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Valley of the Shadow

Staunton Spectator: August 21, 1860

Go To Page : 1 | 2 | 3 | 4 |

-Page 01-

Description of Page: Page is mostly poetry, literature, moral suggestions, etc. Speech of John J. Crittenden of August 2 on the Presidential election, columns 6-7.

-Page 02-

Douglas Convention
(Column 1)
Summary: Spectator praises the gathering of Douglas Democrats as "men of spirit and backbone' who scorned the idea of affiliating with Breckinridge Democrats in any way. The paper is proud to have its town be host to a convention of such Union-loving patriotic men.
Full Text of Article:

The Douglas Convention which met in this place on Thursday last, was attended by a large number of delegates. The personel [sic] of the body was very good indeed, much better than Democratic Conventions generally. It was composed of fine-looking and intelligent gentlemen, and the proceedings were not marked by that disorder and "confusion worse confounded" which generally characterize the proceedings of Democratic Conventions. The members did not drink as much mean whiskey as the members in other Democratic Conventions, and consequently were in a better condition to behave themselves.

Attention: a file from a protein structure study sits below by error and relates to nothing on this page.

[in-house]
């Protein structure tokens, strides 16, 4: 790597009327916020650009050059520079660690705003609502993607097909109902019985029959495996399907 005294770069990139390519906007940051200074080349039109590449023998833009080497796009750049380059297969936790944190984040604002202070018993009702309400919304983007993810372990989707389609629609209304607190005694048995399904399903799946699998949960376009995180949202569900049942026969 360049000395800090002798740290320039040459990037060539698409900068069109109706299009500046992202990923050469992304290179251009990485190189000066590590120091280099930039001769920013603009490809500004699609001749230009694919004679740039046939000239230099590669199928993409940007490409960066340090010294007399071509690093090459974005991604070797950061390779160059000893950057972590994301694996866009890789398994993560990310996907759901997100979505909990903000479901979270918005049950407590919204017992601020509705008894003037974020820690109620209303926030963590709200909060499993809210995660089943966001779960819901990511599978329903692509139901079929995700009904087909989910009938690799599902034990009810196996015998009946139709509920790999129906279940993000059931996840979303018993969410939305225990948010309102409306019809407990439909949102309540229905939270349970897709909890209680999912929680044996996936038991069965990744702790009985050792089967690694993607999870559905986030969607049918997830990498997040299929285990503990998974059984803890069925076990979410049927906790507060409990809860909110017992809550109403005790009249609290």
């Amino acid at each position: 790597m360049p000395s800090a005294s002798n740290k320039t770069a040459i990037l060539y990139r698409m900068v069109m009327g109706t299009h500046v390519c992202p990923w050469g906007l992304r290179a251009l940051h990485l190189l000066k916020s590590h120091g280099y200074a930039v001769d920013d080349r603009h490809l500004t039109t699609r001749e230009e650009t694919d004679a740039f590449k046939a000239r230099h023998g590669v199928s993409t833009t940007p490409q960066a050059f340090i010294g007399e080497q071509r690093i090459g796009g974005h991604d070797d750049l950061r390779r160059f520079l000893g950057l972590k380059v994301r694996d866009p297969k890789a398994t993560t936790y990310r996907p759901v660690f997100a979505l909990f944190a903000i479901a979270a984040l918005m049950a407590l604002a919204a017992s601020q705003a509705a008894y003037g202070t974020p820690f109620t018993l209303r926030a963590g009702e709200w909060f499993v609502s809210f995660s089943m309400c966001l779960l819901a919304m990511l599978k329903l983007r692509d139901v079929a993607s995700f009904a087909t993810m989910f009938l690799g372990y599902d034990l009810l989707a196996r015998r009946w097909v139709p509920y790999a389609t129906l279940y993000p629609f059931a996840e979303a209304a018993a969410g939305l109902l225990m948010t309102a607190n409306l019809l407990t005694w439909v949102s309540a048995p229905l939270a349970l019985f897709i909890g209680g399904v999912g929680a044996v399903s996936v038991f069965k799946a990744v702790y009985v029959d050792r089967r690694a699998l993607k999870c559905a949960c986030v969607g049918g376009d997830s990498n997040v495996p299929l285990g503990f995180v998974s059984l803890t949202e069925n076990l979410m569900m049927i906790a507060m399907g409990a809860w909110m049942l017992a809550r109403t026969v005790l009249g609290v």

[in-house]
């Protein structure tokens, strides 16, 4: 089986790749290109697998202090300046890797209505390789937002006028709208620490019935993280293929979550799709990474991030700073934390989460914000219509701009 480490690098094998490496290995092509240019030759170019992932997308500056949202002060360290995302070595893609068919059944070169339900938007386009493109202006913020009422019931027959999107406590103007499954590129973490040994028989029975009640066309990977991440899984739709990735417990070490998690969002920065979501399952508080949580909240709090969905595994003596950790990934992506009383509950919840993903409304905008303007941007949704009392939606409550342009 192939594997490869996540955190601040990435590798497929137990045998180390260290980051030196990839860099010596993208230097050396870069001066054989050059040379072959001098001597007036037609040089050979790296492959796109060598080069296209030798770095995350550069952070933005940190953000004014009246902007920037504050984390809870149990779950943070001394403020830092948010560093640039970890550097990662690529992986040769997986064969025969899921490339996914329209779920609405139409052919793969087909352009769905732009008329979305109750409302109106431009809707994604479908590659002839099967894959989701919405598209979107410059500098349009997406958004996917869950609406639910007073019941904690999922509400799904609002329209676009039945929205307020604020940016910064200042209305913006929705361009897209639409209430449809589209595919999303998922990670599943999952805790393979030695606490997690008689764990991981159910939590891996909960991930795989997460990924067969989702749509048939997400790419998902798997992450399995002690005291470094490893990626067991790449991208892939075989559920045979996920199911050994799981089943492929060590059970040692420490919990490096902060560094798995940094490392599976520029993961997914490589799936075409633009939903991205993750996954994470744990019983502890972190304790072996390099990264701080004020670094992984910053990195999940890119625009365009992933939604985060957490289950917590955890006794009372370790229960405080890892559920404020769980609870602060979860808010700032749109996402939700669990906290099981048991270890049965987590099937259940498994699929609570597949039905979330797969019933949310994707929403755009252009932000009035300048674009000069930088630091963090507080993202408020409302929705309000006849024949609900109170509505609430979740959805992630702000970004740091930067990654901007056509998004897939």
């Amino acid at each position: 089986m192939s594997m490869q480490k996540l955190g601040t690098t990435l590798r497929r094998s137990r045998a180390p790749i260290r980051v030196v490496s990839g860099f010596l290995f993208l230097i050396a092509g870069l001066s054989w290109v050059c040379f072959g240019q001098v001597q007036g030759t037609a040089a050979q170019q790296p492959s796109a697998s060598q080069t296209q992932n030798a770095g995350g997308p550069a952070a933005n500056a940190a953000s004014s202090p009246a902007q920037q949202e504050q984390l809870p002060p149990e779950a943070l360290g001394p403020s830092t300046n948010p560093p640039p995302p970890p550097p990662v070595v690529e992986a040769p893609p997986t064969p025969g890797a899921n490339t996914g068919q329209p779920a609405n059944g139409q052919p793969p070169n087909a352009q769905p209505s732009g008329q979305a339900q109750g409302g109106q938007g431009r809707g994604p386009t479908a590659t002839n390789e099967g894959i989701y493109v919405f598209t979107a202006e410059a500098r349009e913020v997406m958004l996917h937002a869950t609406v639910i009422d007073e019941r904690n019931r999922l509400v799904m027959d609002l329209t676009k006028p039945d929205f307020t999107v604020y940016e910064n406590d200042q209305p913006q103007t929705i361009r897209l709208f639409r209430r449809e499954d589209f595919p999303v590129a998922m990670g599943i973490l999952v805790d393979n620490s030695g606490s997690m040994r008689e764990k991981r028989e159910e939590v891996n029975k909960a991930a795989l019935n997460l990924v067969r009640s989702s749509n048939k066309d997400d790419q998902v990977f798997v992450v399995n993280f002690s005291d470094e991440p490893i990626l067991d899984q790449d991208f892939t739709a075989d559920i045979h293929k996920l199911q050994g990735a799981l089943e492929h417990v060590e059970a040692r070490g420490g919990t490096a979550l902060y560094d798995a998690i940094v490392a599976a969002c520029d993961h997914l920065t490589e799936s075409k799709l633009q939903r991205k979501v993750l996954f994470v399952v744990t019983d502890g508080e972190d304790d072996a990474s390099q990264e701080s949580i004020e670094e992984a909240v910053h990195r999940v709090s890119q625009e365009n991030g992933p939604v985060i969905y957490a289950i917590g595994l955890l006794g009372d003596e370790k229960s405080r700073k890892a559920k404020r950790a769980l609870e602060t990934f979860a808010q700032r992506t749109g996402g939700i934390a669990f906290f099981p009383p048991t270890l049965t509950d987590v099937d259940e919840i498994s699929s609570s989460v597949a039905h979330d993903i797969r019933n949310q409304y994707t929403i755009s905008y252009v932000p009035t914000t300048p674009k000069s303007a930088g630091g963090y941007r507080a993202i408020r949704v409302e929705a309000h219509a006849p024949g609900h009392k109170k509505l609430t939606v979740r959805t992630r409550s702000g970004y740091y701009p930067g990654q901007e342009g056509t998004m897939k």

The members of the Douglas Convention were men of spirit and backbone. They seemed to be conscious of their rights as Democrats, and were determined to maintain them at all hazards and to the last extremity. The large majority of them scorned the idea of affiliating with the Breckinridge party which they denounced as a party of disorganizers and disunionists. The considered the Breckinridge men as mutineers in the ship of Democracy who should be thrown overboard. They were determined to nail the Douglas flag to the mast and, sink or swim, to fight under that flag and no other. The Breckinridge men, feeling that they were about to be driven to the wall, were anxious to unite with the Douglas party, but the latter were resolved to repudiate all propositions of compromise or affiliation.

The Convention contained much more talent than we had expected, and conducted its proceedings with order, regularity and propriety.--Every member seemed to be actuated by a firm determination to preserve the regular organization of his party, and to oppose its seceding disorganizers to the bitter end. It was truly gratifying to us to witness such a spirit of devotion to the Union as was manifested by the members of the Convention. They made such good, eloquent and Union-loving speeches that we thought they ought to be members of the great, national, conservative, Constitutional Union Party. That they are patriots we have not a doubt. There was not a member of that body who harbored in the most secret recesses of his heart a single sentiment hostile to the preservation of our Union and the perpetuation of our glorious free institutions. To all they said so eloquently in behalf of the Union, and in execration of treasonable disunionists, our heart responded. It always does our very soul good to heart sound, patriotic, Union-loving sentiments, even when lisped by a faltering and stammering tongue, and when uttered by eloquent lips we can scarcely refrain from shouting aloud in an ecstasy of joy.